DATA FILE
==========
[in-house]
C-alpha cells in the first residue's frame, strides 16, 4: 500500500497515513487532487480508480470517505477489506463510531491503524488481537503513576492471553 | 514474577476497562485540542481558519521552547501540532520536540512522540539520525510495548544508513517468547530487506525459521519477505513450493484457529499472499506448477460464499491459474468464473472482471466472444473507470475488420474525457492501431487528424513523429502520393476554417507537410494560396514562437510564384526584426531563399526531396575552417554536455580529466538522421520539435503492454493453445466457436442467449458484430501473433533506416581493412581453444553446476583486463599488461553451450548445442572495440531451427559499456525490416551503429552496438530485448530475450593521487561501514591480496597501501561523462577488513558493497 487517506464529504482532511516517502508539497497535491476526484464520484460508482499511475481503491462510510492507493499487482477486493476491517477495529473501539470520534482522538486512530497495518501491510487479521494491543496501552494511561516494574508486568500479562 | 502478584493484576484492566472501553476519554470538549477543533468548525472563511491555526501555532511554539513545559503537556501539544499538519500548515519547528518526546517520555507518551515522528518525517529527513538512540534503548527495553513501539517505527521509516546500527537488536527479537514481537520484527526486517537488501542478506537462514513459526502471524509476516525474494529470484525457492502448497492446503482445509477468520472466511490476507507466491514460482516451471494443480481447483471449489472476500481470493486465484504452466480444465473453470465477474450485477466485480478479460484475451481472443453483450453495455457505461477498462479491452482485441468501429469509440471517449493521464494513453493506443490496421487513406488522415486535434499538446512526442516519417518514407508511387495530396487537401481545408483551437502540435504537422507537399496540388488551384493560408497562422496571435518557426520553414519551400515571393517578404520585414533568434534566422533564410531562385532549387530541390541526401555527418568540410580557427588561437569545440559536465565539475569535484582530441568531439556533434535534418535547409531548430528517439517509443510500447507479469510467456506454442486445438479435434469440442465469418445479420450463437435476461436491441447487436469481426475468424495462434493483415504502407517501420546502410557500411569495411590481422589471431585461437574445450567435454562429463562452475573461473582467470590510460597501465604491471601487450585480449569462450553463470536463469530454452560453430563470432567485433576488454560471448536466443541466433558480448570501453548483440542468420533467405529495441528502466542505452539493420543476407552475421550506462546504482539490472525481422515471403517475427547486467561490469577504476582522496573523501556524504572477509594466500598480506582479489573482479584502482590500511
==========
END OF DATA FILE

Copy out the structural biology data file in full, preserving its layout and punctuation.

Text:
[in-house]
C-alpha cells in the first residue's frame, strides 16, 4: 500500500497515513487532487480508480470517505477489506463510531491503524488481537503513576492471553 | 514474577476497562485540542481558519521552547501540532520536540512522540539520525510495548544508513517468547530487506525459521519477505513450493484457529499472499506448477460464499491459474468464473472482471466472444473507470475488420474525457492501431487528424513523429502520393476554417507537410494560396514562437510564384526584426531563399526531396575552417554536455580529466538522421520539435503492454493453445466457436442467449458484430501473433533506416581493412581453444553446476583486463599488461553451450548445442572495440531451427559499456525490416551503429552496438530485448530475450593521487561501514591480496597501501561523462577488513558493497 487517506464529504482532511516517502508539497497535491476526484464520484460508482499511475481503491462510510492507493499487482477486493476491517477495529473501539470520534482522538486512530497495518501491510487479521494491543496501552494511561516494574508486568500479562 | 502478584493484576484492566472501553476519554470538549477543533468548525472563511491555526501555532511554539513545559503537556501539544499538519500548515519547528518526546517520555507518551515522528518525517529527513538512540534503548527495553513501539517505527521509516546500527537488536527479537514481537520484527526486517537488501542478506537462514513459526502471524509476516525474494529470484525457492502448497492446503482445509477468520472466511490476507507466491514460482516451471494443480481447483471449489472476500481470493486465484504452466480444465473453470465477474450485477466485480478479460484475451481472443453483450453495455457505461477498462479491452482485441468501429469509440471517449493521464494513453493506443490496421487513406488522415486535434499538446512526442516519417518514407508511387495530396487537401481545408483551437502540435504537422507537399496540388488551384493560408497562422496571435518557426520553414519551400515571393517578404520585414533568434534566422533564410531562385532549387530541390541526401555527418568540410580557427588561437569545440559536465565539475569535484582530441568531439556533434535534418535547409531548430528517439517509443510500447507479469510467456506454442486445438479435434469440442465469418445479420450463437435476461436491441447487436469481426475468424495462434493483415504502407517501420546502410557500411569495411590481422589471431585461437574445450567435454562429463562452475573461473582467470590510460597501465604491471601487450585480449569462450553463470536463469530454452560453430563470432567485433576488454560471448536466443541466433558480448570501453548483440542468420533467405529495441528502466542505452539493420543476407552475421550506462546504482539490472525481422515471403517475427547486467561490469577504476582522496573523501556524504572477509594466500598480506582479489573482479584502482590500511